The Urban Forestry Initiatives provides opportunities for Boston’s residents to bring about lasting and meaningful change in their communities by becoming integral partners in managing and expanding the urban tree canopy. It is an example of what’s possible with local government, private organizations, and passionate residents create a shared vision for the city, and join together to make that vision a reality.

Minimize the Depletion of Trees & Other Natural Resources

Boston is at the forefront of environmentally progressive policies and practices. This past year Boston became the first city in the nation to implement green building zoning requirements requiring large private development to meet the U.S, Green Building Council’s LEED standards.

In April Mayor Thomas Menino announced a pioneering climate change initiative through which the city has committed to cut greenhouse gas emissions to 80 percent below 1990 levels by the year 2050. Boston is also the largest municipal purchaser of renewable energy and biodiesel in New England.

Through the Urban Forestry Initiative Boston is continuing in its role as an environmental leader by ensuring that our urban forest resources are protected, well managed, and expanded. Our urban forest provides the foundation for our entire urban ecosystem. By being a good steward of the forest we are protecting the natural resource systems – water, air, wildlife – that are so closely linked to and dependent on it.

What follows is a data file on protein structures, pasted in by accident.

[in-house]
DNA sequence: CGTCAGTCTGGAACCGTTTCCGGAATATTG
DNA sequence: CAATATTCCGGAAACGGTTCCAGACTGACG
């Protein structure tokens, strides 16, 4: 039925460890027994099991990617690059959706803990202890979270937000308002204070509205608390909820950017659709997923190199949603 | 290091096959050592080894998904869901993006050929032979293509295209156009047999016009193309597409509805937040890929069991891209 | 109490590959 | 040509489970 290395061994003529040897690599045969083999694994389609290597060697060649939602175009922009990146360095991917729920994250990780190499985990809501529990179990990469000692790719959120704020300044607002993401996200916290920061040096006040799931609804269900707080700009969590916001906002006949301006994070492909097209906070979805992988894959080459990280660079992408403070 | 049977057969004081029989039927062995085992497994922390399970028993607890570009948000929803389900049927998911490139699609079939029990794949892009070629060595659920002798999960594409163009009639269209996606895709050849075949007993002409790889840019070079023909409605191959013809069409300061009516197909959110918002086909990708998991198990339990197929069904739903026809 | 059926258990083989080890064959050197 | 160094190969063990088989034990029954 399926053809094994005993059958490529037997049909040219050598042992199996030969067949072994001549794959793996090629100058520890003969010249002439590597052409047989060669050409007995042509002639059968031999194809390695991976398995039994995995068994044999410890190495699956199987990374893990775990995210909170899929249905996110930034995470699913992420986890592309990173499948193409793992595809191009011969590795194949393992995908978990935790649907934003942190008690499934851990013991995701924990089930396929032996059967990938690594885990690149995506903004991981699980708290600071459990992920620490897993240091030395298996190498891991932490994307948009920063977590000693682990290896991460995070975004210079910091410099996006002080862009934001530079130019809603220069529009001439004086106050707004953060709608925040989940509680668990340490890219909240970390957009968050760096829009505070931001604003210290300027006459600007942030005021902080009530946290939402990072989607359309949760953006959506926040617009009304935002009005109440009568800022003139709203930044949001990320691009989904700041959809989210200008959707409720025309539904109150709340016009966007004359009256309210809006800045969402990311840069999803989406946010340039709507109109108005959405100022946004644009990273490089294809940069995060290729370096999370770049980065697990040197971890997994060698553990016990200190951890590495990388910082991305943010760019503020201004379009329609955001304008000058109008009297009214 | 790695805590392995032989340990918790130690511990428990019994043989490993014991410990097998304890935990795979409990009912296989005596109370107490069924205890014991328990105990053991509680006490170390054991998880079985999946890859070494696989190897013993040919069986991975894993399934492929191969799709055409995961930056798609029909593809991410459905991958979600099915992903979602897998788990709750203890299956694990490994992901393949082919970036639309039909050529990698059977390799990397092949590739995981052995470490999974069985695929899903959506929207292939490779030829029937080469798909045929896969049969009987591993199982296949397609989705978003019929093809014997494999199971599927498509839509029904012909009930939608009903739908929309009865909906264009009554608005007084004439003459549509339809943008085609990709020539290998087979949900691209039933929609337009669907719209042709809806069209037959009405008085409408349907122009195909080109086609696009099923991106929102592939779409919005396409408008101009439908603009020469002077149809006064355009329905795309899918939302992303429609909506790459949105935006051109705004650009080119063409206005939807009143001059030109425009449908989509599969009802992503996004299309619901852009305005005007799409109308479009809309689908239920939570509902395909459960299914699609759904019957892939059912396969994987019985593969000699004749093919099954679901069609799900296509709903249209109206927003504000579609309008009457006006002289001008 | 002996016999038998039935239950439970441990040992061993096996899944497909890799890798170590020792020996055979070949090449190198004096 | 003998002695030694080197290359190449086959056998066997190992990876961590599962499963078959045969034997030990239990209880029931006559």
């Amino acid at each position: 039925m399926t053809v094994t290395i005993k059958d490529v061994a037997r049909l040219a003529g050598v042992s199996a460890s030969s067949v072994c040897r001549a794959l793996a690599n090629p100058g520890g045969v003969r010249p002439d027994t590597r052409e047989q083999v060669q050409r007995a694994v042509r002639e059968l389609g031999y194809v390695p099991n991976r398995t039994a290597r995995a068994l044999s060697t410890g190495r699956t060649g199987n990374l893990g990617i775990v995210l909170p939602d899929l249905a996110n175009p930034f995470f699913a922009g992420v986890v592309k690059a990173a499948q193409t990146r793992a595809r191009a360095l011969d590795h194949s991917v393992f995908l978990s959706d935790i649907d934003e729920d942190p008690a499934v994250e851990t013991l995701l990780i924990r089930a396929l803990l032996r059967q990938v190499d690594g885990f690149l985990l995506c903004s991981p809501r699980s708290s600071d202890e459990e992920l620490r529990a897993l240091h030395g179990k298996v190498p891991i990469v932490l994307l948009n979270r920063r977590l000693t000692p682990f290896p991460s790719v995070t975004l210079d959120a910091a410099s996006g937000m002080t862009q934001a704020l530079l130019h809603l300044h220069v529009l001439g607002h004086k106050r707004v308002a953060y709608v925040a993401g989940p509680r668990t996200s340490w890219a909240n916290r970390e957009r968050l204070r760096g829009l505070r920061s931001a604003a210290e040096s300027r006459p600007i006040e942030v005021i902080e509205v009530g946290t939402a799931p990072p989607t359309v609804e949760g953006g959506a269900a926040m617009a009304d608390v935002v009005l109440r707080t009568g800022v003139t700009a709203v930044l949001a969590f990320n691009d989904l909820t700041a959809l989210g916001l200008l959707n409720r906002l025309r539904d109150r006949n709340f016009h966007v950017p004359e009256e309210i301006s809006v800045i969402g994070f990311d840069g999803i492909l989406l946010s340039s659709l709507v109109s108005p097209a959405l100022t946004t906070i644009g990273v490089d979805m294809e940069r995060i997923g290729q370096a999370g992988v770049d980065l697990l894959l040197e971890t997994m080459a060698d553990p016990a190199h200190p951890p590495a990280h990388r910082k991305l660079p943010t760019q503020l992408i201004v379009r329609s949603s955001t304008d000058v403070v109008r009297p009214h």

What are the measures of success?

The Boston Urban Forest Initiative is focused on growing and sustaining Boston’s urban forest for this and future generations. Far from being a project to “put trees in the ground,” the Boston Urban Forest Initiative is grounded in resident education, community participation, and sound stewardship practices. By engaging Boston residents in the care and expansion of their urban forest, and by linking this initiative to the priority issues for Boston’s communities, we are working to ensure that this effort is successful in transforming our physical environment, fostering a greater sense of environmental stewardship, and strengthening our communities.